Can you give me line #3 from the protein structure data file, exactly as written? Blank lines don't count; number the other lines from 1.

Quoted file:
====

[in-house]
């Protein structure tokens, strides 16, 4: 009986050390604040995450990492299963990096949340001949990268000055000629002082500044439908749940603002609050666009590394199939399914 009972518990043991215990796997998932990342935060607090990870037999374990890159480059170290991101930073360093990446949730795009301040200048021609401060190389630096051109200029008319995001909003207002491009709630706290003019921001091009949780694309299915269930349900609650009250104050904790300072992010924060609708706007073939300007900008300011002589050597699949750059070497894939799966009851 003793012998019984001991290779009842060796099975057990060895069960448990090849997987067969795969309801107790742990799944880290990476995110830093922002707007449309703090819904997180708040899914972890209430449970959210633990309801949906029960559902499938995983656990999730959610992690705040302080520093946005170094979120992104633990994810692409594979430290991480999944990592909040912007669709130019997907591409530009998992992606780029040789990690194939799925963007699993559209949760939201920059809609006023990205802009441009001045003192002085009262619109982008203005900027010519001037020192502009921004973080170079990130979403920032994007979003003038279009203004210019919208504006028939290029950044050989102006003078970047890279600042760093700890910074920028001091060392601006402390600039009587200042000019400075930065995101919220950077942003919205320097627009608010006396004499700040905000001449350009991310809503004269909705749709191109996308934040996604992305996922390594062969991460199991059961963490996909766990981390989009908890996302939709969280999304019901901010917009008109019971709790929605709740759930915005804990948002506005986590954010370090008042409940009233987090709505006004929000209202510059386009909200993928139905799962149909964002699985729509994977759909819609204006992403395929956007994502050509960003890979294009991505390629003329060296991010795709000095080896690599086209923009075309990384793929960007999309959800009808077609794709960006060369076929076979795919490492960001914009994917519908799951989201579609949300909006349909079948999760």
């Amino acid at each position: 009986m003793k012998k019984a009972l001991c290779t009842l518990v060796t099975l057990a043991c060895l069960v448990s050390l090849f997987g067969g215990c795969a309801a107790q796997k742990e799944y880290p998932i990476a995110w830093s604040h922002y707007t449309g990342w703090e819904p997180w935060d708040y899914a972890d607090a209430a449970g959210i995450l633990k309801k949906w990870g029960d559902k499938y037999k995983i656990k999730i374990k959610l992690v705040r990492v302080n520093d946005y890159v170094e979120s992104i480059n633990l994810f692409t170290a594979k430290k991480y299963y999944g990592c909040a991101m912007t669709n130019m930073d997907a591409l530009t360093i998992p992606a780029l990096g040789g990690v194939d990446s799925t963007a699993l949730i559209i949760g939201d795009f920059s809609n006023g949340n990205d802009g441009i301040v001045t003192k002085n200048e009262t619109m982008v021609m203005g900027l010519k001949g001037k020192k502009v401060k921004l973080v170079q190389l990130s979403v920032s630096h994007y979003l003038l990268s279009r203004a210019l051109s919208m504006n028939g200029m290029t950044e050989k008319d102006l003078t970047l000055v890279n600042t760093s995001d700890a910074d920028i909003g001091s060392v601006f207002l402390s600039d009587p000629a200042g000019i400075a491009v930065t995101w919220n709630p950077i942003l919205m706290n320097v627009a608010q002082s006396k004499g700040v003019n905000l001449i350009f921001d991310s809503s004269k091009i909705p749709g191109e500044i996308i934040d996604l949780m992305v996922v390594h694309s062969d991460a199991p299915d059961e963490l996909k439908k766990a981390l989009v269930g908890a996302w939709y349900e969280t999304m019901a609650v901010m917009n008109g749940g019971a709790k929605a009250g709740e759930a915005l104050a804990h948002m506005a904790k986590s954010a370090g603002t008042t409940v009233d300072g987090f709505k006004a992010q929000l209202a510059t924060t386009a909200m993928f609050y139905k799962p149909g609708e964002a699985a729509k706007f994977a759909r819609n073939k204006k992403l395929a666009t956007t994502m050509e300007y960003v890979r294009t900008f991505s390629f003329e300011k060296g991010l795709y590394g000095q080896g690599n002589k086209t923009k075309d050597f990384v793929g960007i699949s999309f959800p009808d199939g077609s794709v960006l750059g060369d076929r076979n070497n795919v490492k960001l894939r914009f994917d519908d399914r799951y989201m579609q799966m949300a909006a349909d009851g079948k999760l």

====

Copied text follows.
């Amino acid at each position: 009986m003793k012998k019984a009972l001991c290779t009842l518990v060796t099975l057990a043991c060895l069960v448990s050390l090849f997987g067969g215990c795969a309801a107790q796997k742990e799944y880290p998932i990476a995110w830093s604040h922002y707007t449309g990342w703090e819904p997180w935060d708040y899914a972890d607090a209430a449970g959210i995450l633990k309801k949906w990870g029960d559902k499938y037999k995983i656990k999730i374990k959610l992690v705040r990492v302080n520093d946005y890159v170094e979120s992104i480059n633990l994810f692409t170290a594979k430290k991480y299963y999944g990592c909040a991101m912007t669709n130019m930073d997907a591409l530009t360093i998992p992606a780029l990096g040789g990690v194939d990446s799925t963007a699993l949730i559209i949760g939201d795009f920059s809609n006023g949340n990205d802009g441009i301040v001045t003192k002085n200048e009262t619109m982008v021609m203005g900027l010519k001949g001037k020192k502009v401060k921004l973080v170079q190389l990130s979403v920032s630096h994007y979003l003038l990268s279009r203004a210019l051109s919208m504006n028939g200029m290029t950044e050989k008319d102006l003078t970047l000055v890279n600042t760093s995001d700890a910074d920028i909003g001091s060392v601006f207002l402390s600039d009587p000629a200042g000019i400075a491009v930065t995101w919220n709630p950077i942003l919205m706290n320097v627009a608010q002082s006396k004499g700040v003019n905000l001449i350009f921001d991310s809503s004269k091009i909705p749709g191109e500044i996308i934040d996604l949780m992305v996922v390594h694309s062969d991460a199991p299915d059961e963490l996909k439908k766990a981390l989009v269930g908890a996302w939709y349900e969280t999304m019901a609650v901010m917009n008109g749940g019971a709790k929605a009250g709740e759930a915005l104050a804990h948002m506005a904790k986590s954010a370090g603002t008042t409940v009233d300072g987090f709505k006004a992010q929000l209202a510059t924060t386009a909200m993928f609050y139905k799962p149909g609708e964002a699985a729509k706007f994977a759909r819609n073939k204006k992403l395929a666009t956007t994502m050509e300007y960003v890979r294009t900008f991505s390629f003329e300011k060296g991010l795709y590394g000095q080896g690599n002589k086209t923009k075309d050597f990384v793929g960007i699949s999309f959800p009808d199939g077609s794709v960006l750059g060369d076929r076979n070497n795919v490492k960001l894939r914009f994917d519908d399914r799951y989201m579609q799966m949300a909006a349909d009851g079948k999760l």